THE Pinot Noir Celebration Australia on the Mornington Peninsula last weekend (10 and 11 February) had a global focus, with around 33 Australian and international scientists, sommeliers, journalists, growers, makers, market analysts and CEOs presenting, and events scheduled to continue overseas into March.
The peninsula is one of the largest pinot noir growing regions in the country and comprising half of all grape plantings.
Chair of the Pinot Noir Celebration Australia Martin Spedding said it was important for the Australian pinot noir community to keep its gaze above the horizon, and to shape a collective conversation about the quality of Australian pinot noir wine and the way Australian wines are being made.
“Our reputation around the world is growing and you see that reflected in the wines we export,” he said.
“These events are a celebration of the success of our wines, our vineyard sites and yet still the potential of what Australia can do”.
The event was hosted by AFR drinks journalist Max Allen, who guided the audience through six sessions and tasting selections on day one, spanning questions of custodianship and the environment to market influences of style and value, as well as the relevance of stories and sites to the choices people make when selecting pinot noir wines.
The second day included more personal discovery options with small group workshops and seminars investigating topics such as soil and vine health, sensory tastes of terroir, fermentation vessels, robotics and culinary experiences.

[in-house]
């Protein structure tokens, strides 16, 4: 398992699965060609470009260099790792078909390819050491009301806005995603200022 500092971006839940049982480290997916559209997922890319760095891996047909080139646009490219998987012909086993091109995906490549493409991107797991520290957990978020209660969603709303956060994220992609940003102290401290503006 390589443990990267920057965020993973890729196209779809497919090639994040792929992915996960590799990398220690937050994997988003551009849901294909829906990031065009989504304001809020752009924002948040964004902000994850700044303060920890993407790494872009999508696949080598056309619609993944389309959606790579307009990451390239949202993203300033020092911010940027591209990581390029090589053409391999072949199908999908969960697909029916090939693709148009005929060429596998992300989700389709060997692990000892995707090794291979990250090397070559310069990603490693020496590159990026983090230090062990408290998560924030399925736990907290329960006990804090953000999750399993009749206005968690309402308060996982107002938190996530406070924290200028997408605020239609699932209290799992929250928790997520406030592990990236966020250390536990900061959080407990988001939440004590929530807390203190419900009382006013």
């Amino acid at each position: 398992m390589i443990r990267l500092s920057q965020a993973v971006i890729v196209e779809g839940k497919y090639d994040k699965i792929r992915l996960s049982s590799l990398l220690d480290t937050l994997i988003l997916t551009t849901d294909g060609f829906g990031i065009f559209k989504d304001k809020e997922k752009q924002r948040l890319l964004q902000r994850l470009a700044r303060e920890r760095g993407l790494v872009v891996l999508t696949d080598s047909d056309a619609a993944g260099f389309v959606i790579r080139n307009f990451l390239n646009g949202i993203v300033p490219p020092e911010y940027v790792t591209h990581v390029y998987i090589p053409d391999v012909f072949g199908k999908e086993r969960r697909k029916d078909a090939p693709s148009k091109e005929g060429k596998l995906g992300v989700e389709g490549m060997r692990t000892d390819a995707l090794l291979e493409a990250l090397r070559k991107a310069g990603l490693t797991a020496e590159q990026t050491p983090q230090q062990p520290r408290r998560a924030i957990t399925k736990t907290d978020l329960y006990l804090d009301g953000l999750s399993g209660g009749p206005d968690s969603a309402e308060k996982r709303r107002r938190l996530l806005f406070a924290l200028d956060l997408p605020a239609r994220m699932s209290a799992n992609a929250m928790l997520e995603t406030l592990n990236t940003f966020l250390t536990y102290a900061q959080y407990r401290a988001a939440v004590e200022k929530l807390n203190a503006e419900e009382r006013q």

The local presentations and tastings coincided with media and trade tastings hosted in person and online by Matthew Jukes in London, David Glancy at the San Francisco Wine School for the US and Canada, UK journalist Guy Woodward at the Australian ambassador’s residence in Denmark and Singapore-based sommelier and wine writer Richard Hemming.
Some of the industry leaders who participated included Wine Australia chair Dr Michele Allan, who gave the opening address, and keynote speaker and German-born pinot noir enthusiast Anne Krebiehl. US climatologist Dr Greg Jones spoke about the influences of climate on grape growing and what that meant for the wine industry’s future; Indigenous Alaskan wine writer and educator Elaine Chukan Brown; and Waitrose wine buyer Rebecca Hull.